Intestacy, Deed of Variation and Trusts Flashcards Preview

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Flashcards in Intestacy, Deed of Variation and Trusts Deck (11)
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1

Intestacy (England) - key points and order of distribution:

Since 1 October 2014, the rules dictate that if an individual dies intestate, their estate is distributed to the relatives of the deceased, based on the surviving relatives.

  1. Spouse or Civil Partner
    • ​Spouse or Civil Partner are entitled to everything absolutely. 
  2. Spouse or Civil partner and Issue (e.g. children, grandchildren and so on down)
    • Spouse or civil partner takes personal chattels, the first £270,000 of the estate and 50% of the remaining estate absolutely. 
  3. No spouse or civil partner
    • ​​Any children take the whole value of the estate, absolutely. If no children;
    • Grandchildren, Parents, Brothers and sisters, Grandparents, Uncles and aunts. 
  4. No relatives
    • ​​If there are no relatives, the crown takes the whole of the estate. 

2

Intestacy (England) - Death and distribution of estate following intestacy with children under 18:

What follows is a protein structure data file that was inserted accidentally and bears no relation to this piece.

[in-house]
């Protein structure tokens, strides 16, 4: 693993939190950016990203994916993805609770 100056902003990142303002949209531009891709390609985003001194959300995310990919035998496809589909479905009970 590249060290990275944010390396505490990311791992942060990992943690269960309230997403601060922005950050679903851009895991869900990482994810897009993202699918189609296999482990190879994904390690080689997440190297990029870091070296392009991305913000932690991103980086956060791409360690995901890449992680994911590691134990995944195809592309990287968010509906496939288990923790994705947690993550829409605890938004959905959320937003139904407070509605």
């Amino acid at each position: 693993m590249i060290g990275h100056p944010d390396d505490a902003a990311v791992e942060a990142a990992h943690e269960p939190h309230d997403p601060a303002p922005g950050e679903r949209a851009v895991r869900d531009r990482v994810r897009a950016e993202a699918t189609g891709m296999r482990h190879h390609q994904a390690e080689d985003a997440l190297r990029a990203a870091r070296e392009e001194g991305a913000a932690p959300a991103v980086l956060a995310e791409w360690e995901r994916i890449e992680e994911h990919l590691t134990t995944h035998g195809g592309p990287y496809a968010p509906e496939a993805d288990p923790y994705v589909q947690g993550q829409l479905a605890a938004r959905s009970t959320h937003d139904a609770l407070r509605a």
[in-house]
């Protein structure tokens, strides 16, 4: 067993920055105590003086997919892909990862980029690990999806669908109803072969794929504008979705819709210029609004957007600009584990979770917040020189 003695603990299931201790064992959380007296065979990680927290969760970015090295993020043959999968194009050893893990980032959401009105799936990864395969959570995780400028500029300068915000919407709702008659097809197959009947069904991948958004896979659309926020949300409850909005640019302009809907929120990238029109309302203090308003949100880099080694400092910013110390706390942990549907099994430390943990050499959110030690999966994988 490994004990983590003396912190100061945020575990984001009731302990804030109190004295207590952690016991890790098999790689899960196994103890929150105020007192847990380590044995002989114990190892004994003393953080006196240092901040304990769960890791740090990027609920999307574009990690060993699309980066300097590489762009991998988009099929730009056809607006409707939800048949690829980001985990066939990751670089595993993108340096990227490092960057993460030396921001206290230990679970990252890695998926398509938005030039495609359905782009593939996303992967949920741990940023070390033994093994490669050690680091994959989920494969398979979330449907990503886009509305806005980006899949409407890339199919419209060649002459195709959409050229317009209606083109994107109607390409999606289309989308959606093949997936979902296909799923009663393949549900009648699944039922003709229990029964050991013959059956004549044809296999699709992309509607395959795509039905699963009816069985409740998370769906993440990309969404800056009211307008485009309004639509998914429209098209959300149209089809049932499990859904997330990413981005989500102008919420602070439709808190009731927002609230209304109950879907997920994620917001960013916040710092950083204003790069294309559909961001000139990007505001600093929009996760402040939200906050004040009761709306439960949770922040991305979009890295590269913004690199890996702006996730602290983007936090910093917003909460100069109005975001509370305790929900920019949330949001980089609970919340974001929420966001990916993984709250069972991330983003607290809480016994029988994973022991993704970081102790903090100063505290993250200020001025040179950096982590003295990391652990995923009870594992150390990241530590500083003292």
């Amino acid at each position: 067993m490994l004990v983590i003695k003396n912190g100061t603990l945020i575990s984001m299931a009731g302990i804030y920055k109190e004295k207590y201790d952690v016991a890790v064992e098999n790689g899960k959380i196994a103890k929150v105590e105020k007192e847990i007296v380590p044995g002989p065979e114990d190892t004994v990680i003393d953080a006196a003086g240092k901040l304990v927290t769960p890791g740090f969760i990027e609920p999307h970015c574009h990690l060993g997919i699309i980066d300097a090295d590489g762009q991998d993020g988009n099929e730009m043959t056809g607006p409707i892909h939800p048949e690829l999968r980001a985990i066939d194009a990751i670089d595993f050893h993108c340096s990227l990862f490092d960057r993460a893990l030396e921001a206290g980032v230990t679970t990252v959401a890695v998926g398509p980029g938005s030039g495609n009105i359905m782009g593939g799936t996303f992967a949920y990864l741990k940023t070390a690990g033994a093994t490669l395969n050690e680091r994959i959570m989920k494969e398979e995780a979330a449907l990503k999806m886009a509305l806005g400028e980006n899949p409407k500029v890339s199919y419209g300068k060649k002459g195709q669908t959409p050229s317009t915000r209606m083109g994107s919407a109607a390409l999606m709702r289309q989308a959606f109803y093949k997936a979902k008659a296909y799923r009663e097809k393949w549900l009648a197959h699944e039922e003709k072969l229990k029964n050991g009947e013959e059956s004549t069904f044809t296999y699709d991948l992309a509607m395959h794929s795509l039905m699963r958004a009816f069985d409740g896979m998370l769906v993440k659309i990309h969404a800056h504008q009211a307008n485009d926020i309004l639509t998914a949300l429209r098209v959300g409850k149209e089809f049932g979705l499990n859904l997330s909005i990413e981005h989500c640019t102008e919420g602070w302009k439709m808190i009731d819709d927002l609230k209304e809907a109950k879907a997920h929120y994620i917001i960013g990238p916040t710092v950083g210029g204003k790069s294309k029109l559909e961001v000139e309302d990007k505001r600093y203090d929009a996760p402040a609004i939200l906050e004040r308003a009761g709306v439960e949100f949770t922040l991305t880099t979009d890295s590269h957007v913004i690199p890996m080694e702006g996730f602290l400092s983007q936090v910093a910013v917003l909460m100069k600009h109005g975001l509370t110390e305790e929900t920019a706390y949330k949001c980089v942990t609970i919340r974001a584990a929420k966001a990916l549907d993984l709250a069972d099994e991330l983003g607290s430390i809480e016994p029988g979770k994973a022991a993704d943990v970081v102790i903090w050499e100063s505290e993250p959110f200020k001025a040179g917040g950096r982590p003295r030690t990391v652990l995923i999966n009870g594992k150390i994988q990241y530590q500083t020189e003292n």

• The children will take 50% of the remaining estate absolutely.
  • If children are below age of 18, estate is held in trust on their behalf until they reach 18.
  • Or if they marry before then. 

3

Deed of Variation - Key features:

  • Only the beneficiary who will inherit less because of the variation needs to agree to it. 
    • Beneficiaries unaffected do not need to agree. 
  • If the variation is intended to take effect for IHT purposes there must be a written statement to that effect. 
  • There doesn't need to have been a will; an inheritance by virtue of intestacy can still be varied. 
  • The variation must be made within two years of death, in writing and signed by the affected beneficiary(ies). If it means more IHT is payable then the executors or administrators must also sign and agree to the variation. 
  • Normally a deed is executed which must state how the estate was originally distributed and how it is being varied and who will not benefit from this variation. 
  • An estate can only be varied once. 

4

IHT and Trusts - Bare Trusts - Key points:

  • Any transfer of value to a bare trust is a Potentially Exempt Transfer.
  • The value of the trust is included in the beneficiary's estate for IHT purposes.
  • The beneficiary is liable for any IHT payable on a failed PET.

5

IHT and Trusts - Interest in possession trust - Key points: